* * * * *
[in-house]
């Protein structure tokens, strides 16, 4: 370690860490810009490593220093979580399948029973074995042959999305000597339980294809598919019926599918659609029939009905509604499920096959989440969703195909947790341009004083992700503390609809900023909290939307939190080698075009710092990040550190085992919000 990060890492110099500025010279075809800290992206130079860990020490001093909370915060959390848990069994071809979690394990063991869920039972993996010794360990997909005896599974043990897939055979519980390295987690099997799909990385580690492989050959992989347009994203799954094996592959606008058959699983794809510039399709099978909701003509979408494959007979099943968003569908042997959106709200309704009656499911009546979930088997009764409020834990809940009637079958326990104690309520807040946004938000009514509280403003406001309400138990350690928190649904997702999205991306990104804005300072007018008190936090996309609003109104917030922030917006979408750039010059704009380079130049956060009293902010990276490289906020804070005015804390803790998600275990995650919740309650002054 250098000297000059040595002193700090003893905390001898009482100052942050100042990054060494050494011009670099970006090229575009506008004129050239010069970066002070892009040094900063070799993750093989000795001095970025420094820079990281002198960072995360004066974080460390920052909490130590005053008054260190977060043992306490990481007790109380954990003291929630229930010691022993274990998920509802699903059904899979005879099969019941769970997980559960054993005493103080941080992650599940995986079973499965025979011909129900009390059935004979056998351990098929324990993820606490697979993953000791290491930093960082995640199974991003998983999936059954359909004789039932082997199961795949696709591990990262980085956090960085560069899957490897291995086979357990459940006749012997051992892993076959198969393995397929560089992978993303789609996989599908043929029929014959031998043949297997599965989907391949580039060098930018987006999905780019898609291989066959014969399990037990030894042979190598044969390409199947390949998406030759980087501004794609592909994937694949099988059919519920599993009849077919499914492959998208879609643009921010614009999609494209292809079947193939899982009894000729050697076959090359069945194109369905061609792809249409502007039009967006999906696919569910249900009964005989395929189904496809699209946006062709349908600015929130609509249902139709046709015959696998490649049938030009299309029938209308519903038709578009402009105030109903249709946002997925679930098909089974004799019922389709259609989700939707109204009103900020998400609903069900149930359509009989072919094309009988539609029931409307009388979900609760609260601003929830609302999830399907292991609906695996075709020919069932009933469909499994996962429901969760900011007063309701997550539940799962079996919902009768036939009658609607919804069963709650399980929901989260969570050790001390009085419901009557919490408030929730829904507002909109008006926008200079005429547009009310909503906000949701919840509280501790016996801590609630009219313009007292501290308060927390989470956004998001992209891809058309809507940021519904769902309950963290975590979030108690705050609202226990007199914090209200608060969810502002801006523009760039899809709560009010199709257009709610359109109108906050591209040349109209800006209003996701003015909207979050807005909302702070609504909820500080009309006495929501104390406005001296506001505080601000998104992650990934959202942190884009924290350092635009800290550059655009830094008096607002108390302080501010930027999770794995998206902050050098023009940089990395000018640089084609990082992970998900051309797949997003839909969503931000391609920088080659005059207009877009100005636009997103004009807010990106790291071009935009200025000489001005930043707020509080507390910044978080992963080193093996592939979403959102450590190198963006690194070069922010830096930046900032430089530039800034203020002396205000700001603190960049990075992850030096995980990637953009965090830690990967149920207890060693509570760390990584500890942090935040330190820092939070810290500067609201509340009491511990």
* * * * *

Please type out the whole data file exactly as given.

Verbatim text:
[in-house]
């Protein structure tokens, strides 16, 4: 370690860490810009490593220093979580399948029973074995042959999305000597339980294809598919019926599918659609029939009905509604499920096959989440969703195909947790341009004083992700503390609809900023909290939307939190080698075009710092990040550190085992919000 990060890492110099500025010279075809800290992206130079860990020490001093909370915060959390848990069994071809979690394990063991869920039972993996010794360990997909005896599974043990897939055979519980390295987690099997799909990385580690492989050959992989347009994203799954094996592959606008058959699983794809510039399709099978909701003509979408494959007979099943968003569908042997959106709200309704009656499911009546979930088997009764409020834990809940009637079958326990104690309520807040946004938000009514509280403003406001309400138990350690928190649904997702999205991306990104804005300072007018008190936090996309609003109104917030922030917006979408750039010059704009380079130049956060009293902010990276490289906020804070005015804390803790998600275990995650919740309650002054 250098000297000059040595002193700090003893905390001898009482100052942050100042990054060494050494011009670099970006090229575009506008004129050239010069970066002070892009040094900063070799993750093989000795001095970025420094820079990281002198960072995360004066974080460390920052909490130590005053008054260190977060043992306490990481007790109380954990003291929630229930010691022993274990998920509802699903059904899979005879099969019941769970997980559960054993005493103080941080992650599940995986079973499965025979011909129900009390059935004979056998351990098929324990993820606490697979993953000791290491930093960082995640199974991003998983999936059954359909004789039932082997199961795949696709591990990262980085956090960085560069899957490897291995086979357990459940006749012997051992892993076959198969393995397929560089992978993303789609996989599908043929029929014959031998043949297997599965989907391949580039060098930018987006999905780019898609291989066959014969399990037990030894042979190598044969390409199947390949998406030759980087501004794609592909994937694949099988059919519920599993009849077919499914492959998208879609643009921010614009999609494209292809079947193939899982009894000729050697076959090359069945194109369905061609792809249409502007039009967006999906696919569910249900009964005989395929189904496809699209946006062709349908600015929130609509249902139709046709015959696998490649049938030009299309029938209308519903038709578009402009105030109903249709946002997925679930098909089974004799019922389709259609989700939707109204009103900020998400609903069900149930359509009989072919094309009988539609029931409307009388979900609760609260601003929830609302999830399907292991609906695996075709020919069932009933469909499994996962429901969760900011007063309701997550539940799962079996919902009768036939009658609607919804069963709650399980929901989260969570050790001390009085419901009557919490408030929730829904507002909109008006926008200079005429547009009310909503906000949701919840509280501790016996801590609630009219313009007292501290308060927390989470956004998001992209891809058309809507940021519904769902309950963290975590979030108690705050609202226990007199914090209200608060969810502002801006523009760039899809709560009010199709257009709610359109109108906050591209040349109209800006209003996701003015909207979050807005909302702070609504909820500080009309006495929501104390406005001296506001505080601000998104992650990934959202942190884009924290350092635009800290550059655009830094008096607002108390302080501010930027999770794995998206902050050098023009940089990395000018640089084609990082992970998900051309797949997003839909969503931000391609920088080659005059207009877009100005636009997103004009807010990106790291071009935009200025000489001005930043707020509080507390910044978080992963080193093996592939979403959102450590190198963006690194070069922010830096930046900032430089530039800034203020002396205000700001603190960049990075992850030096995980990637953009965090830690990967149920207890060693509570760390990584500890942090935040330190820092939070810290500067609201509340009491511990």